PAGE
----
This week is the anniversary of my dad’s death and so, unsurprisingly, over the last few weeks I have had many moments of thinking ‘this time last year…’ and a reliving of the end of his life.

I have been reading Edward Hirsch’s beautiful poem Gabriel, which tells the story of the life and death of his adopted son. It’s a raw, profoundly human work which has been described as a masterpiece of sorrow. It’s a poem without punctuation which meant that often I realised that I had read the lines wrongly and would need to go back and put a pause or an emphasis in a different place. This style fits the subject so well because reading about the death of a man in his twenties should not be smooth or easy; it seems right that it’s halting and complex.

He says

‘I did not know that the work of mourning
Is like carrying a bag of cement
Up a mountain at night

The mountaintop is not in sight
Because there is no mountaintop
Poor Sisyphus grief

I did not know that I would struggle
Through a ragged underbrush
Without an upward path

Because there is no path’

Clearly there is a huge difference between a death after a slow deterioration at the end of a life well lived and the utter violence of a death like Gabriel’s. But there are many layers to losing your dad and I find the thought that there is no path to grief strangely comforting. My dad grew steadily more frail towards the end of his life, and so in many ways his death was initially a relief that he was no longer suffering and that my mum no longer had to care for him. To be honest, I haven’t felt very much at all for most of the year until quite recently when I’ve had the sense that this is something I need to pay attention to. I’ve been reminded of Brene Brown’s phrase that you can’t numb yourself selectively – that if you choose to numb pain, then you also numb joy. And so I must pay attention, pay attention. But I haven’t been following the wrong path; there is no path to follow.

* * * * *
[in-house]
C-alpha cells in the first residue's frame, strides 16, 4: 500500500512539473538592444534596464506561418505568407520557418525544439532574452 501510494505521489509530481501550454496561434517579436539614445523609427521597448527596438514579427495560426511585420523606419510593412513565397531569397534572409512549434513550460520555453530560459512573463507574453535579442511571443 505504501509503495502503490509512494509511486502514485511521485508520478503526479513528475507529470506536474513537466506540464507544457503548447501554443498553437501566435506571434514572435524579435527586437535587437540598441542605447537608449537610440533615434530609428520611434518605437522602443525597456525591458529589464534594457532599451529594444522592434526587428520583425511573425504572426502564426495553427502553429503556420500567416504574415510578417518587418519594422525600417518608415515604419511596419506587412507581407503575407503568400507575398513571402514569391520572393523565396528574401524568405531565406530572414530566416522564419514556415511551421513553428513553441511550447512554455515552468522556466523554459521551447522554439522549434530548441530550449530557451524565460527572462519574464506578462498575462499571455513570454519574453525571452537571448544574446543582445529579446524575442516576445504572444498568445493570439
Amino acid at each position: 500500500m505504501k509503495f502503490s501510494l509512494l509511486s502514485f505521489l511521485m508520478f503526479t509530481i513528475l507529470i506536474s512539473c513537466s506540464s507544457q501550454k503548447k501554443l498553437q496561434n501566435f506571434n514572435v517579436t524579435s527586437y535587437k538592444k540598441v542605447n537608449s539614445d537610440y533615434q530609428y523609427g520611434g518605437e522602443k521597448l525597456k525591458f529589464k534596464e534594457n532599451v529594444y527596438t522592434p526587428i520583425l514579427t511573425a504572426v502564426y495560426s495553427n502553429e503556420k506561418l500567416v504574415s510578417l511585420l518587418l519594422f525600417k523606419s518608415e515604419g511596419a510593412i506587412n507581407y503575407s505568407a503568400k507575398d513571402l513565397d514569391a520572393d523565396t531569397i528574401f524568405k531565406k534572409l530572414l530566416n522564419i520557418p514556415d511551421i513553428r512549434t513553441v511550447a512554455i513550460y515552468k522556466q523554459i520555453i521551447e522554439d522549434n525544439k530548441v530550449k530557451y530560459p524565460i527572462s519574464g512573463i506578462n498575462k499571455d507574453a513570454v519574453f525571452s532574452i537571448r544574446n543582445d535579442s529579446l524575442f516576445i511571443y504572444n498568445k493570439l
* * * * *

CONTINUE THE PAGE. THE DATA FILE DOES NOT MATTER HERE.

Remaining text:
It can be hard to know how to relate to people who are grieving; we often don’t know what to say and so we don’t say anything. But I’ve been touched by two friends recently. I went to Sunday morning church for the first time for ages and something in the service made me think of my dad and quietly weep. A friend who I hardly know came over and asked me how I was and knew that the anniversary of my dad’s death was near. She listened and held my grief and held me while I wept. And another friend left a pot of earth on my doorstep on the anniversary of his death with a prayer that my tears would nourish new roots and fruits as well as enabling me to cherish old ones. I am so grateful that they both risked the messiness of grief.

Hirsh continues:

‘Look closely and you will see
Almost everyone carrying bags
Of cement on their shoulders

 That’s why it takes courage
To get out of bed in the morning
And climb into the day.’

5 thoughts on “There is no path

  1. Absolutely true. Grieving is a long time process. I lost my Mum a year ago. We value our loved ones more when they are gone as something will definitely cropped up that will make us to remember how important they are.

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